Clicktivism, the use of social media to further social causes, can be seen all over our Facebook and Twitter feeds. As shown through examples like the #BlackLivesMatter movement, activists and social justice advocates everywhere are utilizing social media to gain supporters and spread awareness for their respective causes. However, is ‘liking’ a post, sharing a video, or signing an online petition doing that much by means of social change? Is clicktivism effective, or is it a form of slacktivism?
As someone who has personally used social media in order to mobilize communities and organize action events, I assert that clicktivism, when used intentionally, can prove to be extremely effective. A ‘like’ can be a powerful thing if used as an act of solidarity. For those who would like to attend an action event for a cause, and are unable to do so, sharing a Facebook event can help to spread awareness and might even prompt others to attend that very event.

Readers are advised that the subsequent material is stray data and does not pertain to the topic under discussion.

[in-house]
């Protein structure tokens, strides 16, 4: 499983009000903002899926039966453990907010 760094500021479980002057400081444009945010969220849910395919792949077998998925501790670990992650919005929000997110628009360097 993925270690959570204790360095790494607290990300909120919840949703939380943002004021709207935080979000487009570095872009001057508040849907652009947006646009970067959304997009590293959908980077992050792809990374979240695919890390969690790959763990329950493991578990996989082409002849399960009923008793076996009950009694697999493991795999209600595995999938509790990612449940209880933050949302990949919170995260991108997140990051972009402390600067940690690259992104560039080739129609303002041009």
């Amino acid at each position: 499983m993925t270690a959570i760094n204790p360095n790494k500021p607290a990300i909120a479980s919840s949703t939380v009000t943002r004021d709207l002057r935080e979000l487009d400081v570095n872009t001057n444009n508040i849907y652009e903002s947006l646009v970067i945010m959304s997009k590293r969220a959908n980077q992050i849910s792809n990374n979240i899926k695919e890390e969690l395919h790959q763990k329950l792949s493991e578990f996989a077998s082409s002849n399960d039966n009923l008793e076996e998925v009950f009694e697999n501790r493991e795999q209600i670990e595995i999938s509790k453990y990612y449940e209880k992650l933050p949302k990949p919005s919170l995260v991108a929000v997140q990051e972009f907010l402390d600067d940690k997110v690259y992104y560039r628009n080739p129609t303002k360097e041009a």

Perhaps we should re-frame the slacktivist discourse, and begin thinking about the ways in which activism can be digitally enhanced. If a series of retweets or the addition of a few hashtags at the end of a post can cause hundreds or thousands of people to attend a demonstration or protest, that is truly meaningful. I have been reflecting on this post I found regarding The Impact of Clicktivism that speaks to advantages of social media in the realm of activism today:
“…whether or not clicktivists take action offline, sharing a post inherently increases visibility and raises awareness, regardless of the amount of effort (or lack thereof) exerted by the “sharer” or “retweeter.” It is possible that a certain user does not accomplish anything further after pressing “share,” but that user’s friend might be scrolling through their newsfeed and be inspired to do more. Although using a hashtag and retweeting a human rights organization does not necessarily equate to action, the importance of such actions in rallying support for global issues cannot be diminished.”
The post also mentions that the Facebook community raised over $10 million in two days for relief efforts in Nepal after the recent earthquake, simply by giving users the option to donate. It’s difficult to argue with numbers like that! To me, it seems like being a clicktivist isn’t a terrible thing, as long as you click with purpose.